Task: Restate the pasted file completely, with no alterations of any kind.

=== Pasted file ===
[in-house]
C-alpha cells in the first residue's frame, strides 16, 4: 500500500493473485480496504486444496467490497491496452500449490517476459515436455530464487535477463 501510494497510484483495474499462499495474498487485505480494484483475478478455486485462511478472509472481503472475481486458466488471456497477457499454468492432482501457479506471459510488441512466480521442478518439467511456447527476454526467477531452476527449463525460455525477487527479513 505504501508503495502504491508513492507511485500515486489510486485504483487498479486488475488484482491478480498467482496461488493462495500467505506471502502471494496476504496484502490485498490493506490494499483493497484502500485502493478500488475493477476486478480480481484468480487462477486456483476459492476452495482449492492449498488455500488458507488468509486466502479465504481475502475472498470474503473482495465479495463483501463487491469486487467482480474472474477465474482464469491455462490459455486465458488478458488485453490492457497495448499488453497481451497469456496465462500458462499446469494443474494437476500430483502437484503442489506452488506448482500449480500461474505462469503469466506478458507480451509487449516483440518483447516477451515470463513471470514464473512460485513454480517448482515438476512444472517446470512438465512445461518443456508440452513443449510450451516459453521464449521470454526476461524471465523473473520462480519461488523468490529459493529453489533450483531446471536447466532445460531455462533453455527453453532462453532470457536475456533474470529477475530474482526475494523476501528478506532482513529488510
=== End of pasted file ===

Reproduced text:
[in-house]
C-alpha cells in the first residue's frame, strides 16, 4: 500500500493473485480496504486444496467490497491496452500449490517476459515436455530464487535477463 501510494497510484483495474499462499495474498487485505480494484483475478478455486485462511478472509472481503472475481486458466488471456497477457499454468492432482501457479506471459510488441512466480521442478518439467511456447527476454526467477531452476527449463525460455525477487527479513 505504501508503495502504491508513492507511485500515486489510486485504483487498479486488475488484482491478480498467482496461488493462495500467505506471502502471494496476504496484502490485498490493506490494499483493497484502500485502493478500488475493477476486478480480481484468480487462477486456483476459492476452495482449492492449498488455500488458507488468509486466502479465504481475502475472498470474503473482495465479495463483501463487491469486487467482480474472474477465474482464469491455462490459455486465458488478458488485453490492457497495448499488453497481451497469456496465462500458462499446469494443474494437476500430483502437484503442489506452488506448482500449480500461474505462469503469466506478458507480451509487449516483440518483447516477451515470463513471470514464473512460485513454480517448482515438476512444472517446470512438465512445461518443456508440452513443449510450451516459453521464449521470454526476461524471465523473473520462480519461488523468490529459493529453489533450483531446471536447466532445460531455462533453455527453453532462453532470457536475456533474470529477475530474482526475494523476501528478506532482513529488510